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Postfix Documentation
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Running Postfix daemon processes chrooted

Postfix daemon processes can be configured (via the file) to run in a chroot jail. The processes run at a fixed low privilege and with file system access limited to the Postfix queue directories (/var/spool/postfix). This provides a significant barrier against intrusion. The barrier is not impenetrable (chroot limits file system access only), but every little bit helps.

With the exception of Postfix daemons that deliver mail locally and/or that execute non-Postfix commands, every Postfix daemon can run chrooted.

Sites with high security requirements should consider to chroot all daemons that talk to the network: the smtp(8) and smtpd(8) processes, and perhaps also the lmtp(8) client. The author's own mail server runs all daemons chrooted that can be chrooted.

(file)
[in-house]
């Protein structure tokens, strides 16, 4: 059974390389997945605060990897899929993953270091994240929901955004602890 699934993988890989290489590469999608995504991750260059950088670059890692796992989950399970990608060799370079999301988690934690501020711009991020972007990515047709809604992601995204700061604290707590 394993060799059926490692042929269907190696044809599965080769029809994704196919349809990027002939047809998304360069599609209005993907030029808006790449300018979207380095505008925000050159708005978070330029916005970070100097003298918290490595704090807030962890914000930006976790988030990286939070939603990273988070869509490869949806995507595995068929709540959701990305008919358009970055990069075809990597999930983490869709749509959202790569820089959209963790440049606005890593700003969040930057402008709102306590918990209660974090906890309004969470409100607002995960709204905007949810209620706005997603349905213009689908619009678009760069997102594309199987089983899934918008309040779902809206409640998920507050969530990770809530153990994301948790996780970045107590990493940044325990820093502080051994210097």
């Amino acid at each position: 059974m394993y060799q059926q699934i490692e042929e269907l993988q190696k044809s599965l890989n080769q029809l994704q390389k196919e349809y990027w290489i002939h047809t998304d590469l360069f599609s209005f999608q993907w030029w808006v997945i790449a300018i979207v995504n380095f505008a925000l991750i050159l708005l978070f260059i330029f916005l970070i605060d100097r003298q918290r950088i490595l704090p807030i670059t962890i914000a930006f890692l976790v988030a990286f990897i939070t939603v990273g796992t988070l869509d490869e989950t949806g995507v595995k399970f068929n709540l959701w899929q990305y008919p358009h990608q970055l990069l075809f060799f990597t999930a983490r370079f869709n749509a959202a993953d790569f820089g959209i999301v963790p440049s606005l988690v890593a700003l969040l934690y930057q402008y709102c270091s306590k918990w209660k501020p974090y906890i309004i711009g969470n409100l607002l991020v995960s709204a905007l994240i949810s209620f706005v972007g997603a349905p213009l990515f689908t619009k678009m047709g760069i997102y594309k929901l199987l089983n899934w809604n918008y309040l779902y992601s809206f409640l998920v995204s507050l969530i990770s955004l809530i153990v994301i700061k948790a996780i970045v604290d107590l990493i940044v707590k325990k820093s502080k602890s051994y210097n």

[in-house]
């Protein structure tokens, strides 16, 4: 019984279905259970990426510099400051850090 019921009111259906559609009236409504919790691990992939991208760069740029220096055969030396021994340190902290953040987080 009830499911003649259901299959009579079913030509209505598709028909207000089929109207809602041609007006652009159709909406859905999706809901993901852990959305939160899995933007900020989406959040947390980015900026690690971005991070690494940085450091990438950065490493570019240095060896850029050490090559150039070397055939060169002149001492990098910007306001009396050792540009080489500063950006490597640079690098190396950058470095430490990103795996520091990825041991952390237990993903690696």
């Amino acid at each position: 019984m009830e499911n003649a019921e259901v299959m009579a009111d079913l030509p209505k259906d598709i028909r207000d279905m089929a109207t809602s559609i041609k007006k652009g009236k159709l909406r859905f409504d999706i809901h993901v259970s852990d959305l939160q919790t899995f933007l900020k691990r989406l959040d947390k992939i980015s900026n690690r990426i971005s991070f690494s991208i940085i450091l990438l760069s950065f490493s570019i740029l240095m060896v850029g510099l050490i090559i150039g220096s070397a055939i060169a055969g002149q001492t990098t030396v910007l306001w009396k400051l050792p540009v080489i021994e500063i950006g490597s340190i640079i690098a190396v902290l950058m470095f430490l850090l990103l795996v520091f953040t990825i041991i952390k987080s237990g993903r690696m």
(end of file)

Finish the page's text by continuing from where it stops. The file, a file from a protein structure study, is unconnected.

The default /etc/postfix/ file specifies that no Postfix daemon runs chrooted. In order to enable chroot operation, edit the file /etc/postfix/, and follow instructions in the file. When you're finished, execute "postfix reload" to make the change effective.

Note that a chrooted daemon resolves all filenames relative to the Postfix queue directory (/var/spool/postfix). For successful use of a chroot jail, most UNIX systems require you to bring in some files or device nodes. The examples/chroot-setup directory in the source code distribution has a collection of scripts that help you set up Postfix chroot environments on different operating systems.

Additionally, you almost certainly need to configure syslogd so that it listens on a socket inside the Postfix queue directory. Examples of syslogd command line options that achieve this for specific systems:

FreeBSD: syslogd -l /var/spool/postfix/var/run/log

Linux, OpenBSD: syslogd -a /var/spool/postfix/dev/log

Postfix Documentation
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